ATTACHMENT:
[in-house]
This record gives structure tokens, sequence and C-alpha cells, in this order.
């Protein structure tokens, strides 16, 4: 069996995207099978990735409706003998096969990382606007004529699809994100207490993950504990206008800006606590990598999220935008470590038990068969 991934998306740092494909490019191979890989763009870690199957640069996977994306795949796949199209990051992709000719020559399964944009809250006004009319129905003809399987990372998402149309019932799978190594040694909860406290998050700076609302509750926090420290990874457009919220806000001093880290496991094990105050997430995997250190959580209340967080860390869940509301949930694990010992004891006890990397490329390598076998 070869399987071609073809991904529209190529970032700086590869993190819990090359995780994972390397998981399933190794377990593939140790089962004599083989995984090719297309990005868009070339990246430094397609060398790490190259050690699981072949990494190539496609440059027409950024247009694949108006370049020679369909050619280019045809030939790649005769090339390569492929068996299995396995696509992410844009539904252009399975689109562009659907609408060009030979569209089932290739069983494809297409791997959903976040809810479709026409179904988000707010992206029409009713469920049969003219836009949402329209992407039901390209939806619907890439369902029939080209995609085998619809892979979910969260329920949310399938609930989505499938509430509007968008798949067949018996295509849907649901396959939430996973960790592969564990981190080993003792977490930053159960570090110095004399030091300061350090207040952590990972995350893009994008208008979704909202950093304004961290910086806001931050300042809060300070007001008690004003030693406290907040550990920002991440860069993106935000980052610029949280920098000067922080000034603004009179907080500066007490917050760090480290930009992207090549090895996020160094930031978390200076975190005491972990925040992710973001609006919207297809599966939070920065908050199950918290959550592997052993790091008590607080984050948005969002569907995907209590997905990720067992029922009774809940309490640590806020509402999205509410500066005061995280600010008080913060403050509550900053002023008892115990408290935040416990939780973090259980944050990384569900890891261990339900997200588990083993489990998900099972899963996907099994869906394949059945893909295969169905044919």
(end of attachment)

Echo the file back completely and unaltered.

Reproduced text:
[in-house]
This record gives structure tokens, sequence and C-alpha cells, in this order.
């Protein structure tokens, strides 16, 4: 069996995207099978990735409706003998096969990382606007004529699809994100207490993950504990206008800006606590990598999220935008470590038990068969 991934998306740092494909490019191979890989763009870690199957640069996977994306795949796949199209990051992709000719020559399964944009809250006004009319129905003809399987990372998402149309019932799978190594040694909860406290998050700076609302509750926090420290990874457009919220806000001093880290496991094990105050997430995997250190959580209340967080860390869940509301949930694990010992004891006890990397490329390598076998 070869399987071609073809991904529209190529970032700086590869993190819990090359995780994972390397998981399933190794377990593939140790089962004599083989995984090719297309990005868009070339990246430094397609060398790490190259050690699981072949990494190539496609440059027409950024247009694949108006370049020679369909050619280019045809030939790649005769090339390569492929068996299995396995696509992410844009539904252009399975689109562009659907609408060009030979569209089932290739069983494809297409791997959903976040809810479709026409179904988000707010992206029409009713469920049969003219836009949402329209992407039901390209939806619907890439369902029939080209995609085998619809892979979910969260329920949310399938609930989505499938509430509007968008798949067949018996295509849907649901396959939430996973960790592969564990981190080993003792977490930053159960570090110095004399030091300061350090207040952590990972995350893009994008208008979704909202950093304004961290910086806001931050300042809060300070007001008690004003030693406290907040550990920002991440860069993106935000980052610029949280920098000067922080000034603004009179907080500066007490917050760090480290930009992207090549090895996020160094930031978390200076975190005491972990925040992710973001609006919207297809599966939070920065908050199950918290959550592997052993790091008590607080984050948005969002569907995907209590997905990720067992029922009774809940309490640590806020509402999205509410500066005061995280600010008080913060403050509550900053002023008892115990408290935040416990939780973090259980944050990384569900890891261990339900997200588990083993489990998900099972899963996907099994869906394949059945893909295969169905044919």